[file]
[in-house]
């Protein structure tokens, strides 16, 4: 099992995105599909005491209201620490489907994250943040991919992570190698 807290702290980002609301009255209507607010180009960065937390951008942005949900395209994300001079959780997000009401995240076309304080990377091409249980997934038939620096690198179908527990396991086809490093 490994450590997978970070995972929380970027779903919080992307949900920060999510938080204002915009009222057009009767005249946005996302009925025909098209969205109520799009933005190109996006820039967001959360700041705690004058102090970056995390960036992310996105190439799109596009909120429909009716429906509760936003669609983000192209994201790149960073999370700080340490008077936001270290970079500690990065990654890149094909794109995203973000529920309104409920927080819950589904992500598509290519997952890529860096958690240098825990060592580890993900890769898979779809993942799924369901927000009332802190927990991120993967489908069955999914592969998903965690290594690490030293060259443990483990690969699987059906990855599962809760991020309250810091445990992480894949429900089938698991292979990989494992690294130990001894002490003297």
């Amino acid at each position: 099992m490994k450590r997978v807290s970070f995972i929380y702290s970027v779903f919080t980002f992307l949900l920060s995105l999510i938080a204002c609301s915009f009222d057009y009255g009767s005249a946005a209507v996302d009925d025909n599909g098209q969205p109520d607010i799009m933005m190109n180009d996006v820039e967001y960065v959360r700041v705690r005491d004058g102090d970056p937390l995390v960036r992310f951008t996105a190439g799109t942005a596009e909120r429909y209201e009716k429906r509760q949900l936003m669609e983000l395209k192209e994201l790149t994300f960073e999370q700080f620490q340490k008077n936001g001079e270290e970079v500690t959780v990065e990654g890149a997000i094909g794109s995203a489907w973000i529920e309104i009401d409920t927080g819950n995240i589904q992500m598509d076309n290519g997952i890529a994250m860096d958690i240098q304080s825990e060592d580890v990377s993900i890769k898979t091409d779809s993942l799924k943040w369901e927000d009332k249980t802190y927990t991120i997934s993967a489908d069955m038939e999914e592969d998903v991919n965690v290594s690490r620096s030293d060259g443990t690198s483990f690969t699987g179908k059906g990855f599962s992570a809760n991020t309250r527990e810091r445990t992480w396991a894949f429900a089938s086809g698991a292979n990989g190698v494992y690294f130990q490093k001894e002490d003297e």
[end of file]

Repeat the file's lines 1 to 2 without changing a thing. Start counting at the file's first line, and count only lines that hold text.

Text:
[in-house]
């Protein structure tokens, strides 16, 4: 099992995105599909005491209201620490489907994250943040991919992570190698 807290702290980002609301009255209507607010180009960065937390951008942005949900395209994300001079959780997000009401995240076309304080990377091409249980997934038939620096690198179908527990396991086809490093 490994450590997978970070995972929380970027779903919080992307949900920060999510938080204002915009009222057009009767005249946005996302009925025909098209969205109520799009933005190109996006820039967001959360700041705690004058102090970056995390960036992310996105190439799109596009909120429909009716429906509760936003669609983000192209994201790149960073999370700080340490008077936001270290970079500690990065990654890149094909794109995203973000529920309104409920927080819950589904992500598509290519997952890529860096958690240098825990060592580890993900890769898979779809993942799924369901927000009332802190927990991120993967489908069955999914592969998903965690290594690490030293060259443990483990690969699987059906990855599962809760991020309250810091445990992480894949429900089938698991292979990989494992690294130990001894002490003297």